Hispanic pride

“In the 36 years that I have voted, I have supported and voted for only one Republican. That was when Alberto Gonzales ran for election to the Texas Supreme Court,” Henry Cisneros, the Democratic former mayor of San Antonio and housing secretary in the Clinton administration, writes in the Wall Street Journal.

“I messaged friends about this uncommonly capable and serious man. I urged them to support his campaign financially, and voted for him. He is now President Bush’s nominee to be attorney general of the United States and I urge his confirmation,” Mr. Cisneros said.

“Thorough scrutiny of a nominee is the Senate’s obligation in the confirmation process and in this time of war, sharp questioning will understandably seek to clarify aspects of our national policy with respect to the treatment of prisoners in the war against terror, matters on which White House Counsel Gonzales has advised the president. The questioning should be as intense as the subject is important, and in the end Alberto Gonzales should be confirmed.”

Mr. Cisneros added: “As an American of Latino heritage, I also want to convey the immense sense of pride that Latinos across the nation feel because of Judge Gonzales’ nomination.”

Atheist tries again

An atheist who sued because he did not want his young daughter exposed to the words “under God” in the Pledge of Allegiance has filed another lawsuit — this time with other parents.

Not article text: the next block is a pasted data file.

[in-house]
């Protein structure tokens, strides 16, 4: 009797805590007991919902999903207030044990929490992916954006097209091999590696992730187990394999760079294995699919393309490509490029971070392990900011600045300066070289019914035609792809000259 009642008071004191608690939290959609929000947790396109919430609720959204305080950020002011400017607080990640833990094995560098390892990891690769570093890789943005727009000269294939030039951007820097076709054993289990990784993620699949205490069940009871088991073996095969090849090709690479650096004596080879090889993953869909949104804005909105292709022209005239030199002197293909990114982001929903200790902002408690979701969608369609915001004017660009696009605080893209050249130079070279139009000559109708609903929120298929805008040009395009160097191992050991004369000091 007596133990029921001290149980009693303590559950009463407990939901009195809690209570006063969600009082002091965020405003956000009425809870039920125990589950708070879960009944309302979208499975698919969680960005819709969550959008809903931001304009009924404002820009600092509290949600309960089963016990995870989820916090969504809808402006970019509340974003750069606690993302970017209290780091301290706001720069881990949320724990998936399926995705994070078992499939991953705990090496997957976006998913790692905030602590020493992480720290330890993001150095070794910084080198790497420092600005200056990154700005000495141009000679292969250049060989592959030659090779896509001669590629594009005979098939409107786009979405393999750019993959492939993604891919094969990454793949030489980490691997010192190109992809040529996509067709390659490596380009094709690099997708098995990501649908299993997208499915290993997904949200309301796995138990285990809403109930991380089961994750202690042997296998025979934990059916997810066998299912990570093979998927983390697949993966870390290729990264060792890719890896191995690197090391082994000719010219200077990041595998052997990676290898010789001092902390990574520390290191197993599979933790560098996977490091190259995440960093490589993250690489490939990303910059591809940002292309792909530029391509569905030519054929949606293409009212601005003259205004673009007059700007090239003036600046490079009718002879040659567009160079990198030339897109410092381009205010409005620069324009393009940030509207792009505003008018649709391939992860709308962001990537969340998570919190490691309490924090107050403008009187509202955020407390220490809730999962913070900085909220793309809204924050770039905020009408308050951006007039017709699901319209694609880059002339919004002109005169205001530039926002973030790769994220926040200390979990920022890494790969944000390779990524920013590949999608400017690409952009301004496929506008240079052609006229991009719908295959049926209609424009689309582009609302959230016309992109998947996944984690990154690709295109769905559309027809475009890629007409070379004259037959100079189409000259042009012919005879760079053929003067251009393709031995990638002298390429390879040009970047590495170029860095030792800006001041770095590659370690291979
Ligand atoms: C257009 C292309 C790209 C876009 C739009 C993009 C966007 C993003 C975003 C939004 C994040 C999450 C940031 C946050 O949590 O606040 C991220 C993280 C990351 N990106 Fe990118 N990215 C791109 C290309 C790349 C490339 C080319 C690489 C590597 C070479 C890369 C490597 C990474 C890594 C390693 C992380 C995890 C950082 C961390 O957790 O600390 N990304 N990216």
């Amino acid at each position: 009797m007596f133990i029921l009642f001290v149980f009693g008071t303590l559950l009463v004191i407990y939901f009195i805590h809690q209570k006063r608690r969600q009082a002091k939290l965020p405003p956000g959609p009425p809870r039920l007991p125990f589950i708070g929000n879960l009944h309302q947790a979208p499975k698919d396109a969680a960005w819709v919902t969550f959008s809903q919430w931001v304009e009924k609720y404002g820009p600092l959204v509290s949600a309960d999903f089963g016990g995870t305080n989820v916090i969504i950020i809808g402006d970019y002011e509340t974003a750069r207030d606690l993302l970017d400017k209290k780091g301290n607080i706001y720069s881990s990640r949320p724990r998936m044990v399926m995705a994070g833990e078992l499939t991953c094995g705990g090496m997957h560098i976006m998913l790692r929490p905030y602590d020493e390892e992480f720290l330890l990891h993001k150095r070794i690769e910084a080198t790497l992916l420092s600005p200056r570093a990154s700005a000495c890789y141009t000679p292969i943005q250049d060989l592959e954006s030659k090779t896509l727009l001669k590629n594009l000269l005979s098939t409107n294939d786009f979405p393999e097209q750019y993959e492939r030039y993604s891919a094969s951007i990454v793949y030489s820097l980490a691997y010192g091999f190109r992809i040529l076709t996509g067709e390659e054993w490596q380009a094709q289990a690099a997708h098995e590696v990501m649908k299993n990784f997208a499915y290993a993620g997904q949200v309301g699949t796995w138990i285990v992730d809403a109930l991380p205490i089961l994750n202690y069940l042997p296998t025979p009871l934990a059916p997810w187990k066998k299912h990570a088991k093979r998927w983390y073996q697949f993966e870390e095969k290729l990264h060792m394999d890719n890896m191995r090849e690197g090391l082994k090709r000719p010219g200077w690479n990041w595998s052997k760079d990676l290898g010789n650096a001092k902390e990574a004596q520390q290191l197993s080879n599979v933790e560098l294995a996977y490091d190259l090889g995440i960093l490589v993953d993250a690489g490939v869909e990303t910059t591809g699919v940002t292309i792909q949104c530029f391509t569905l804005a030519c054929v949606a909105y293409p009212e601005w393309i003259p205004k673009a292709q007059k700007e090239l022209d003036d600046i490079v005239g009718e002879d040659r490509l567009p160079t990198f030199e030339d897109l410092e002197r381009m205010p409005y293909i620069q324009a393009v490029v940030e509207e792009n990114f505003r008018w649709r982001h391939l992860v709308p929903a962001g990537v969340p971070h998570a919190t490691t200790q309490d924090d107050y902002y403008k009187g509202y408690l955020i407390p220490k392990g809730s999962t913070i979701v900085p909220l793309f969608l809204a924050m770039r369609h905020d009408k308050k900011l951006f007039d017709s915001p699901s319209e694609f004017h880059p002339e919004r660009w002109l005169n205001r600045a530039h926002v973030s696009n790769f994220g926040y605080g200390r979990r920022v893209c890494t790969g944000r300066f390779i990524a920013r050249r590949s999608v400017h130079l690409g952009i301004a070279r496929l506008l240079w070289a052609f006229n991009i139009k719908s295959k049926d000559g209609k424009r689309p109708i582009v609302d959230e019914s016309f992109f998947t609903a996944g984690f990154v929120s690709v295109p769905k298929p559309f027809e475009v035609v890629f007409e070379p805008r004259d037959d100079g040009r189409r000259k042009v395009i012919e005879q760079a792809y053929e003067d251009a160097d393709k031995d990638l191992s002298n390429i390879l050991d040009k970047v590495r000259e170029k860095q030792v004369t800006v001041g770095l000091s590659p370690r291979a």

Michael Newdow won his case more than two years ago before a federal appeals court, which said it was an unconstitutional blending of church and state for public schools to require students to pledge to God.

In June, however, the Supreme Court dismissed the case, saying Mr. Newdow could not lawfully sue because he did not have custody of his elementary-school daughter and because the girl’s mother objected to the lawsuit.

In the latest challenge filed Monday in federal court in Sacramento, Calif., eight co-plaintiffs have joined the suit, and all are either custodial parents or the children themselves, Mr. Newdow said.

The plaintiffs’ names have been withheld from the lawsuit, the Associated Press reports.

“It’s because of the potential adverse impacts of having your name on a case like this. That’s why they are not named,” Mr. Newdow said yesterday.

Conyers’ turkeys

The director of a Detroit food bank wants to know what happened to 60 turkeys — 720 pounds of frozen birds — that his charity gave to members of the local staff of Rep. John Conyers Jr., Michigan Democrat, two days before Thanksgiving to give to needy people, the Detroit Free Press reports.

Mr. Conyers’ Detroit office promised an accounting of any turkey distribution by Dec. 27, but the Gleaners Community Food Bank had received no paperwork as of Tuesday, the charity’s director, Agostinho Fernandes, told the Free Press.

Mr. Fernandes said he became suspicious that the turkeys didn’t get to poor people after hearing from a friend that a federal court worker had said he was offered free turkeys from a member of Mr. Conyers’ staff.

“I’ve got to tell you that our mission of feeding hungry people has been violated by the people who should have been guardians of our mission,” Mr. Fernandes said.

Greg Pierce can be reached at 202/636-3285 or gpierce@washingtontimes.com.